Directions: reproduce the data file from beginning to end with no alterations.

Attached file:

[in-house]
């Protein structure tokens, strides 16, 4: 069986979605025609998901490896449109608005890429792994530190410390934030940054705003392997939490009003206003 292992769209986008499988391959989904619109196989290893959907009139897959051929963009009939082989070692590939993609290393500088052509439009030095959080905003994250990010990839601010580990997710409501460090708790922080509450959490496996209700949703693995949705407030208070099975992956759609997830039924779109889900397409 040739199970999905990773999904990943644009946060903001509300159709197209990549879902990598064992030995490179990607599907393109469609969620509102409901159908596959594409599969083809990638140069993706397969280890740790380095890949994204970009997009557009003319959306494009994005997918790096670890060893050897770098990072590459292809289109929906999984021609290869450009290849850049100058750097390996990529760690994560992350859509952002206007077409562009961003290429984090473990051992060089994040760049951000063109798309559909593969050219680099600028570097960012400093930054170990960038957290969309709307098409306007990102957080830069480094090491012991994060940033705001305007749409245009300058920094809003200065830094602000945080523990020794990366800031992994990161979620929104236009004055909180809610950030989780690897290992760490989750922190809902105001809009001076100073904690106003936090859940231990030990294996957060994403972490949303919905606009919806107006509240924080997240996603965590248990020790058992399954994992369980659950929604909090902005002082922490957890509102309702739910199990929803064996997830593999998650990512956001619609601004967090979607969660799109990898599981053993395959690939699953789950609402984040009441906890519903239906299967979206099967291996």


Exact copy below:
[in-house]
């Protein structure tokens, strides 16, 4: 069986979605025609998901490896449109608005890429792994530190410390934030940054705003392997939490009003206003 292992769209986008499988391959989904619109196989290893959907009139897959051929963009009939082989070692590939993609290393500088052509439009030095959080905003994250990010990839601010580990997710409501460090708790922080509450959490496996209700949703693995949705407030208070099975992956759609997830039924779109889900397409 040739199970999905990773999904990943644009946060903001509300159709197209990549879902990598064992030995490179990607599907393109469609969620509102409901159908596959594409599969083809990638140069993706397969280890740790380095890949994204970009997009557009003319959306494009994005997918790096670890060893050897770098990072590459292809289109929906999984021609290869450009290849850049100058750097390996990529760690994560992350859509952002206007077409562009961003290429984090473990051992060089994040760049951000063109798309559909593969050219680099600028570097960012400093930054170990960038957290969309709307098409306007990102957080830069480094090491012991994060940033705001305007749409245009300058920094809003200065830094602000945080523990020794990366800031992994990161979620929104236009004055909180809610950030989780690897290992760490989750922190809902105001809009001076100073904690106003936090859940231990030990294996957060994403972490949303919905606009919806107006509240924080997240996603965590248990020790058992399954994992369980659950929604909090902005002082922490957890509102309702739910199990929803064996997830593999998650990512956001619609601004967090979607969660799109990898599981053993395959690939699953789950609402984040009441906890519903239906299967979206099967291996």